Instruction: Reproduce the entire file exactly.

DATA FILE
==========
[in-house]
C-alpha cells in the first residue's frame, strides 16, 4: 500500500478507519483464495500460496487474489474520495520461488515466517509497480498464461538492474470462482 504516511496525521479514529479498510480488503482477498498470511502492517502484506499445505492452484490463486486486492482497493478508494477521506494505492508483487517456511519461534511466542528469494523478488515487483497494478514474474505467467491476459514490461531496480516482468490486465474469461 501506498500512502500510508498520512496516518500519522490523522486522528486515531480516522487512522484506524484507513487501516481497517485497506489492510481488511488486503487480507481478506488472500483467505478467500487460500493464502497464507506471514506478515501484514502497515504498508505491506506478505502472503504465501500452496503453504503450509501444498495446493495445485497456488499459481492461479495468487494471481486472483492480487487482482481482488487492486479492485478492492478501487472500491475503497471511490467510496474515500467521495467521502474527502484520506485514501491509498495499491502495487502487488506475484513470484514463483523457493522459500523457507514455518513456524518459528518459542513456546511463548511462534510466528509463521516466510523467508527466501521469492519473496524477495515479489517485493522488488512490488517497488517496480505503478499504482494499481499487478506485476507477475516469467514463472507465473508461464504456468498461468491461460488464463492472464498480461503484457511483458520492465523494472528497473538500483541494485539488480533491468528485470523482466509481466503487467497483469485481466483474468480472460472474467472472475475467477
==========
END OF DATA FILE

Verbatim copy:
[in-house]
C-alpha cells in the first residue's frame, strides 16, 4: 500500500478507519483464495500460496487474489474520495520461488515466517509497480498464461538492474470462482 504516511496525521479514529479498510480488503482477498498470511502492517502484506499445505492452484490463486486486492482497493478508494477521506494505492508483487517456511519461534511466542528469494523478488515487483497494478514474474505467467491476459514490461531496480516482468490486465474469461 501506498500512502500510508498520512496516518500519522490523522486522528486515531480516522487512522484506524484507513487501516481497517485497506489492510481488511488486503487480507481478506488472500483467505478467500487460500493464502497464507506471514506478515501484514502497515504498508505491506506478505502472503504465501500452496503453504503450509501444498495446493495445485497456488499459481492461479495468487494471481486472483492480487487482482481482488487492486479492485478492492478501487472500491475503497471511490467510496474515500467521495467521502474527502484520506485514501491509498495499491502495487502487488506475484513470484514463483523457493522459500523457507514455518513456524518459528518459542513456546511463548511462534510466528509463521516466510523467508527466501521469492519473496524477495515479489517485493522488488512490488517497488517496480505503478499504482494499481499487478506485476507477475516469467514463472507465473508461464504456468498461468491461460488464463492472464498480461503484457511483458520492465523494472528497473538500483541494485539488480533491468528485470523482466509481466503487467497483469485481466483474468480472460472474467472472475475467477